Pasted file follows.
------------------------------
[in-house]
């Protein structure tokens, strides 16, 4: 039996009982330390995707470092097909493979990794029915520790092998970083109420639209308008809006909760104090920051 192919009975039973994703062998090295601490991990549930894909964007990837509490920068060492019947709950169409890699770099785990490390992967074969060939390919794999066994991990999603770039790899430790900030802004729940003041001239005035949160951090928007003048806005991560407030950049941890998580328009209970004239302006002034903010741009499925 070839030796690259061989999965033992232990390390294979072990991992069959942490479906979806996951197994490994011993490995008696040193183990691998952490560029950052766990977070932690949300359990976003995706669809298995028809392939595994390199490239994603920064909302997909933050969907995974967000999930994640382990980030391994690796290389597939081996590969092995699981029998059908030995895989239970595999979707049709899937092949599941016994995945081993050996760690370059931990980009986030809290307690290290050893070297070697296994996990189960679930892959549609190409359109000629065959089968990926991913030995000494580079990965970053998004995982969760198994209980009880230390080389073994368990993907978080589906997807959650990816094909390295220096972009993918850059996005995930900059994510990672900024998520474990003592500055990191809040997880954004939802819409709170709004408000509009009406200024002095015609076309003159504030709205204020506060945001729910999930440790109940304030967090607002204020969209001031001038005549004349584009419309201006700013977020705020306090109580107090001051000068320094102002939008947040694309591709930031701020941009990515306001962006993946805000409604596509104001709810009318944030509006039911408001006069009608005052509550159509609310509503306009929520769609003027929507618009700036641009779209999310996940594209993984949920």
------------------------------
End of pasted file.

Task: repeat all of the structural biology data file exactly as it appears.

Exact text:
[in-house]
């Protein structure tokens, strides 16, 4: 039996009982330390995707470092097909493979990794029915520790092998970083109420639209308008809006909760104090920051 192919009975039973994703062998090295601490991990549930894909964007990837509490920068060492019947709950169409890699770099785990490390992967074969060939390919794999066994991990999603770039790899430790900030802004729940003041001239005035949160951090928007003048806005991560407030950049941890998580328009209970004239302006002034903010741009499925 070839030796690259061989999965033992232990390390294979072990991992069959942490479906979806996951197994490994011993490995008696040193183990691998952490560029950052766990977070932690949300359990976003995706669809298995028809392939595994390199490239994603920064909302997909933050969907995974967000999930994640382990980030391994690796290389597939081996590969092995699981029998059908030995895989239970595999979707049709899937092949599941016994995945081993050996760690370059931990980009986030809290307690290290050893070297070697296994996990189960679930892959549609190409359109000629065959089968990926991913030995000494580079990965970053998004995982969760198994209980009880230390080389073994368990993907978080589906997807959650990816094909390295220096972009993918850059996005995930900059994510990672900024998520474990003592500055990191809040997880954004939802819409709170709004408000509009009406200024002095015609076309003159504030709205204020506060945001729910999930440790109940304030967090607002204020969209001031001038005549004349584009419309201006700013977020705020306090109580107090001051000068320094102002939008947040694309591709930031701020941009990515306001962006993946805000409604596509104001709810009318944030509006039911408001006069009608005052509550159509609310509503306009929520769609003027929507618009700036641009779209999310996940594209993984949920």